Molino Creek Farm


Aptos (May or June – November)


Specializing in dry-farmed tomatoes. Other produce may include onions, shallots, zucchini, broccoli, peppers and apples. They also offer a large variety of cut sunflowers (over 40 varieties are grown) and other cut flowers.


Molino Creek
Judy Low, Joe Curry, co-owners

History and Philosophy

Molino Creek began participating at the Aptos Farmers Market in the early 1980s. The farm has specialized in growing certified organic, dry-farmed tomatoes since 1982. Dry farming utilizes soil moisture from the prior winter’s rain as the only irrigation. The fruit is smaller than that grown on irrigated farms, but the flavor is more concentrated, with a sugar/acid balance that people love. The soil in which the tomatoes grow is heavy clay with lots of organic matter, which retains much of the moisture from the winter rains.

Molino Creek is located on 136 acres several miles inland from the coast at Davenport. Five acres are dedicated to growing dry-farmed tomatoes, three acres to various produce, and one acre to sunflowers.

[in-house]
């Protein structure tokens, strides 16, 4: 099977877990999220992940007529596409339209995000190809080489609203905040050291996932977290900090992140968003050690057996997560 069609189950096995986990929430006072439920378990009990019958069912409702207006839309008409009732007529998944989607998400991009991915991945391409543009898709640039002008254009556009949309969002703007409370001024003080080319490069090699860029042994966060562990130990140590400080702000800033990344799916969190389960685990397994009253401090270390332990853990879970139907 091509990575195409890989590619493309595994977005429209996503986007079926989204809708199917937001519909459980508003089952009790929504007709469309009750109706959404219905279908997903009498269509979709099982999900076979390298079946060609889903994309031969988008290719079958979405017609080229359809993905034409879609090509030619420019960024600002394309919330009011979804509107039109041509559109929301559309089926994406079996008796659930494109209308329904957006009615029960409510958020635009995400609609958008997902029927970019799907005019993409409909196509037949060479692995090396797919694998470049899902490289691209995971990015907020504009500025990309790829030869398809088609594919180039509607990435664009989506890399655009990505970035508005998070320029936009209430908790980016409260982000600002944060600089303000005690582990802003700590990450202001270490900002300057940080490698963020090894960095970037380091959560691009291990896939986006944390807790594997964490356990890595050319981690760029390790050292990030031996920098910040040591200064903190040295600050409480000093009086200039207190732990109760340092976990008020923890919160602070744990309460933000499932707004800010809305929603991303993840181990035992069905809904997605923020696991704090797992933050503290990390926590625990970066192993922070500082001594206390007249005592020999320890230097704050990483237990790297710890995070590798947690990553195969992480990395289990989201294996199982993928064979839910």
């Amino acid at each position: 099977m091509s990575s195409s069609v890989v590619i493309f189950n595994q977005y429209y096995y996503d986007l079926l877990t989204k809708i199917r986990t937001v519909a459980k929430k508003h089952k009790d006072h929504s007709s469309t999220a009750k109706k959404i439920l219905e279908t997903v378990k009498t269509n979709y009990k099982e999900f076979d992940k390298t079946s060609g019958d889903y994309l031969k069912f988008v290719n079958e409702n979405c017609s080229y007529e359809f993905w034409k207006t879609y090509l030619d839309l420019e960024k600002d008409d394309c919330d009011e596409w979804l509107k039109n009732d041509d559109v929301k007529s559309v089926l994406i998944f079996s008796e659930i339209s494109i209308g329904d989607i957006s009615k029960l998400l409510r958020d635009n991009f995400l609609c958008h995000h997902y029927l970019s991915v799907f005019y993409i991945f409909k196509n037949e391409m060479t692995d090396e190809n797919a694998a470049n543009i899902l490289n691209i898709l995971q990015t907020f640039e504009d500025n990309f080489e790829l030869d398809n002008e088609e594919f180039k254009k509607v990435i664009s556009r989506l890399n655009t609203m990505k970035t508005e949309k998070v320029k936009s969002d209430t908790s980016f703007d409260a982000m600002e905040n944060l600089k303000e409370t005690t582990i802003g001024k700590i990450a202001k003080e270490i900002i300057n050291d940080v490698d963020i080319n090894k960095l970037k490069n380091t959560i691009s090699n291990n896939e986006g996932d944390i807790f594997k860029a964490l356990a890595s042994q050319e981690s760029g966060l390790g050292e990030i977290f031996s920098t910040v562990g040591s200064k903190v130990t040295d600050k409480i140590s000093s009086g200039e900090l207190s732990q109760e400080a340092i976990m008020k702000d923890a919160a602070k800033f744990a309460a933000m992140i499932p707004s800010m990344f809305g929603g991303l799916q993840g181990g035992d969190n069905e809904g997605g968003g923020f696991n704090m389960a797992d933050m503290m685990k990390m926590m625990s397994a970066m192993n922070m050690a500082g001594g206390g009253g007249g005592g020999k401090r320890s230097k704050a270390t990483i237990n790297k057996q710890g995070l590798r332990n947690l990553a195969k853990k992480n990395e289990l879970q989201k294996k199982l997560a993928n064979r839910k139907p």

According to Joe Curry, one of the original eight owners of the farm, the philosophy of Molino Creek is to “support organic farming on this piece of paradise we have been able to call our own for some time,” and to make organic produce available to people. Molino Creek sells direct to several stores that are mostly local. The farm is now owned by 14 individuals who make decisions about the farm by consensus.

Molino Creek co-owner, Judy Low, has been selling the farm’s popular organic produce and vibrant sunflowers at the Aptos Farmers Market since 1984. For Judy, Molino Creek is more than a farm; it’s a way of life. She says that organic farming at Molino Creek over the years has allowed the owners to create a livelihood and a source of nourishing foods for their families and the community.

Related Features

Want to learn how dry farming works? Watch this video about Molino Creek Farm. Joe Curry, farmer and founding member of the Molino Creek Farm collective in Davenport, CA discusses the farm’s water efficient method of raising crops—dry-farming—which does not utilize irrigation at all, but instead manages the field’s soil moisture prior to planting.